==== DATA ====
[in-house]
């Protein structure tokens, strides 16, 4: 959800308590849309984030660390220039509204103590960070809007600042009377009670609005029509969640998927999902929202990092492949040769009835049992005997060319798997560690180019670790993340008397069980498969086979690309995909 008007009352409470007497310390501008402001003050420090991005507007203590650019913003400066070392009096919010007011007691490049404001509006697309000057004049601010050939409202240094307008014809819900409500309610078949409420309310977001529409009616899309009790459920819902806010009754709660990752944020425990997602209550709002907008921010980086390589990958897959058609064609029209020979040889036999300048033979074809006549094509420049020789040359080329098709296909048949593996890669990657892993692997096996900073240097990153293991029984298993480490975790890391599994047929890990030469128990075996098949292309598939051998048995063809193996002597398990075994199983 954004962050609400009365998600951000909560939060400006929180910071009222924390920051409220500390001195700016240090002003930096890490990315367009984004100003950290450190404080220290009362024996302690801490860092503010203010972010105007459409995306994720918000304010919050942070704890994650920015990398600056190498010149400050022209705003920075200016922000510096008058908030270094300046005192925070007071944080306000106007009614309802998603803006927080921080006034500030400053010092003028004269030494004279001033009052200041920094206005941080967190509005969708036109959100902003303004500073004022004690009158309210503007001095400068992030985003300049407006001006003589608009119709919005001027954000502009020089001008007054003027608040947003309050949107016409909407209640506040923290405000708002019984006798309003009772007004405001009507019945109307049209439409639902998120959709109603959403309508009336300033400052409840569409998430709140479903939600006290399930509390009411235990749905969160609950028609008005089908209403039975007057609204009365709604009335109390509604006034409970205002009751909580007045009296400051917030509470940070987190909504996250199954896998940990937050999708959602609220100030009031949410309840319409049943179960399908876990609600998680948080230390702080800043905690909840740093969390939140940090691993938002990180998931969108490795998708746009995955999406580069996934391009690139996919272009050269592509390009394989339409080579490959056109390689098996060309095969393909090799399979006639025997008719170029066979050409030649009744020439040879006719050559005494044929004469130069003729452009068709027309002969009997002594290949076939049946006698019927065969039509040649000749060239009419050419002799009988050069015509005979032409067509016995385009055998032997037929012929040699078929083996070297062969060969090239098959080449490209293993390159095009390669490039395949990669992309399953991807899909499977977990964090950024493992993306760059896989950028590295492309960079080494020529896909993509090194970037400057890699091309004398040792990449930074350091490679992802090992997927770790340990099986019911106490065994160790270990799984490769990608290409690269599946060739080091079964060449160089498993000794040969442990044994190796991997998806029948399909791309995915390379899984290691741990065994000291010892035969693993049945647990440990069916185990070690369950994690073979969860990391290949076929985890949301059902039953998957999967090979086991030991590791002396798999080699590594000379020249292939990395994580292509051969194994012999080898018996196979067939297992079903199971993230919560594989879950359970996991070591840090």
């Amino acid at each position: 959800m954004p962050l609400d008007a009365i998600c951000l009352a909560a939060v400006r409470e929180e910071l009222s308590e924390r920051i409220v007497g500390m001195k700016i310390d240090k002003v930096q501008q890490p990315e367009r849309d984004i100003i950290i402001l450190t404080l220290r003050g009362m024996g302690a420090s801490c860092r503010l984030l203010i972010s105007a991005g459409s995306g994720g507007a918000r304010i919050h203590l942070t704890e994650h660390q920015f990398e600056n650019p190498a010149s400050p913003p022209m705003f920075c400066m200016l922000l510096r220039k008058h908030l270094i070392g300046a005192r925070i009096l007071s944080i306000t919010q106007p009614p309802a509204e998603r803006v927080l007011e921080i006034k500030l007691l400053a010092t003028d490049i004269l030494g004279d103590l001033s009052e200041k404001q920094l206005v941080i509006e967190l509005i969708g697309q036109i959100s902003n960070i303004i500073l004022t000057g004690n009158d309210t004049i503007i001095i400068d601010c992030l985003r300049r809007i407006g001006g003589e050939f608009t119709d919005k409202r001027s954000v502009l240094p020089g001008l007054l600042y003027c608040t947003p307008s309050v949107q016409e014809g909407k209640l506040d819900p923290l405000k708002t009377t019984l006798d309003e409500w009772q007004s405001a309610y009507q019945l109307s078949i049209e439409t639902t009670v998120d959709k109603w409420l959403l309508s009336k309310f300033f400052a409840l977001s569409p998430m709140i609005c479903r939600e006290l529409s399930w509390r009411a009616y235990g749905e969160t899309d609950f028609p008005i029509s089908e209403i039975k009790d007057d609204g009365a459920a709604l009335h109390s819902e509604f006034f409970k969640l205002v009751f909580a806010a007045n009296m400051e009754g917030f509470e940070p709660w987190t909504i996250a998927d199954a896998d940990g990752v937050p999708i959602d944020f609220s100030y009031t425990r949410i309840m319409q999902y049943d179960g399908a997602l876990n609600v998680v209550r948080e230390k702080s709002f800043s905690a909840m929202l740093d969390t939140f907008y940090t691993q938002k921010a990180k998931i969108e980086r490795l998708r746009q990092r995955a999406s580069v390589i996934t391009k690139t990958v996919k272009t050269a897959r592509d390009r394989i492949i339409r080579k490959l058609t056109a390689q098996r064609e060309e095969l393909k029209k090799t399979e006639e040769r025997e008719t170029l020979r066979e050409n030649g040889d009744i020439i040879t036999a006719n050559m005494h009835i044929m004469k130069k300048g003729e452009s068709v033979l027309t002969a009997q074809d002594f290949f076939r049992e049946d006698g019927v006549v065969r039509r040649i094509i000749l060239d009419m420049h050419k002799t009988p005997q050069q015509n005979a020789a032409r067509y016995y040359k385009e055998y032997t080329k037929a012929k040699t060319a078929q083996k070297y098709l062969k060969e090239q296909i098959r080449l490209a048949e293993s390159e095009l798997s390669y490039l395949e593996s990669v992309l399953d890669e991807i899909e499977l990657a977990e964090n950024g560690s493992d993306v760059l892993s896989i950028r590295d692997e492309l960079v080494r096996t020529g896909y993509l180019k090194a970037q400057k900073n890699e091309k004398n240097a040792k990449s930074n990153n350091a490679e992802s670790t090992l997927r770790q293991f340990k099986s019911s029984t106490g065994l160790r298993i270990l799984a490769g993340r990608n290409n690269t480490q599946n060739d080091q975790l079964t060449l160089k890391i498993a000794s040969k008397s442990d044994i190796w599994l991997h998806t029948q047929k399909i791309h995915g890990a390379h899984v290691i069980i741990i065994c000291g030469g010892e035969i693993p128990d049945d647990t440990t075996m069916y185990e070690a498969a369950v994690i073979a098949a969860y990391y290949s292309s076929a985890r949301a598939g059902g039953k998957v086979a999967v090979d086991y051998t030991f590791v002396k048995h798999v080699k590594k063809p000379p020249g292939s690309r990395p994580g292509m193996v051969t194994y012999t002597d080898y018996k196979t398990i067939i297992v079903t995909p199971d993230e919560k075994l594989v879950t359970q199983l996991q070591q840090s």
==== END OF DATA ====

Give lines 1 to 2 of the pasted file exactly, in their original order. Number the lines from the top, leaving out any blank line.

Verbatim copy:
[in-house]
């Protein structure tokens, strides 16, 4: 959800308590849309984030660390220039509204103590960070809007600042009377009670609005029509969640998927999902929202990092492949040769009835049992005997060319798997560690180019670790993340008397069980498969086979690309995909 008007009352409470007497310390501008402001003050420090991005507007203590650019913003400066070392009096919010007011007691490049404001509006697309000057004049601010050939409202240094307008014809819900409500309610078949409420309310977001529409009616899309009790459920819902806010009754709660990752944020425990997602209550709002907008921010980086390589990958897959058609064609029209020979040889036999300048033979074809006549094509420049020789040359080329098709296909048949593996890669990657892993692997096996900073240097990153293991029984298993480490975790890391599994047929890990030469128990075996098949292309598939051998048995063809193996002597398990075994199983 954004962050609400009365998600951000909560939060400006929180910071009222924390920051409220500390001195700016240090002003930096890490990315367009984004100003950290450190404080220290009362024996302690801490860092503010203010972010105007459409995306994720918000304010919050942070704890994650920015990398600056190498010149400050022209705003920075200016922000510096008058908030270094300046005192925070007071944080306000106007009614309802998603803006927080921080006034500030400053010092003028004269030494004279001033009052200041920094206005941080967190509005969708036109959100902003303004500073004022004690009158309210503007001095400068992030985003300049407006001006003589608009119709919005001027954000502009020089001008007054003027608040947003309050949107016409909407209640506040923290405000708002019984006798309003009772007004405001009507019945109307049209439409639902998120959709109603959403309508009336300033400052409840569409998430709140479903939600006290399930509390009411235990749905969160609950028609008005089908209403039975007057609204009365709604009335109390509604006034409970205002009751909580007045009296400051917030509470940070987190909504996250199954896998940990937050999708959602609220100030009031949410309840319409049943179960399908876990609600998680948080230390702080800043905690909840740093969390939140940090691993938002990180998931969108490795998708746009995955999406580069996934391009690139996919272009050269592509390009394989339409080579490959056109390689098996060309095969393909090799399979006639025997008719170029066979050409030649009744020439040879006719050559005494044929004469130069003729452009068709027309002969009997002594290949076939049946006698019927065969039509040649000749060239009419050419002799009988050069015509005979032409067509016995385009055998032997037929012929040699078929083996070297062969060969090239098959080449490209293993390159095009390669490039395949990669992309399953991807899909499977977990964090950024493992993306760059896989950028590295492309960079080494020529896909993509090194970037400057890699091309004398040792990449930074350091490679992802090992997927770790340990099986019911106490065994160790270990799984490769990608290409690269599946060739080091079964060449160089498993000794040969442990044994190796991997998806029948399909791309995915390379899984290691741990065994000291010892035969693993049945647990440990069916185990070690369950994690073979969860990391290949076929985890949301059902039953998957999967090979086991030991590791002396798999080699590594000379020249292939990395994580292509051969194994012999080898018996196979067939297992079903199971993230919560594989879950359970996991070591840090």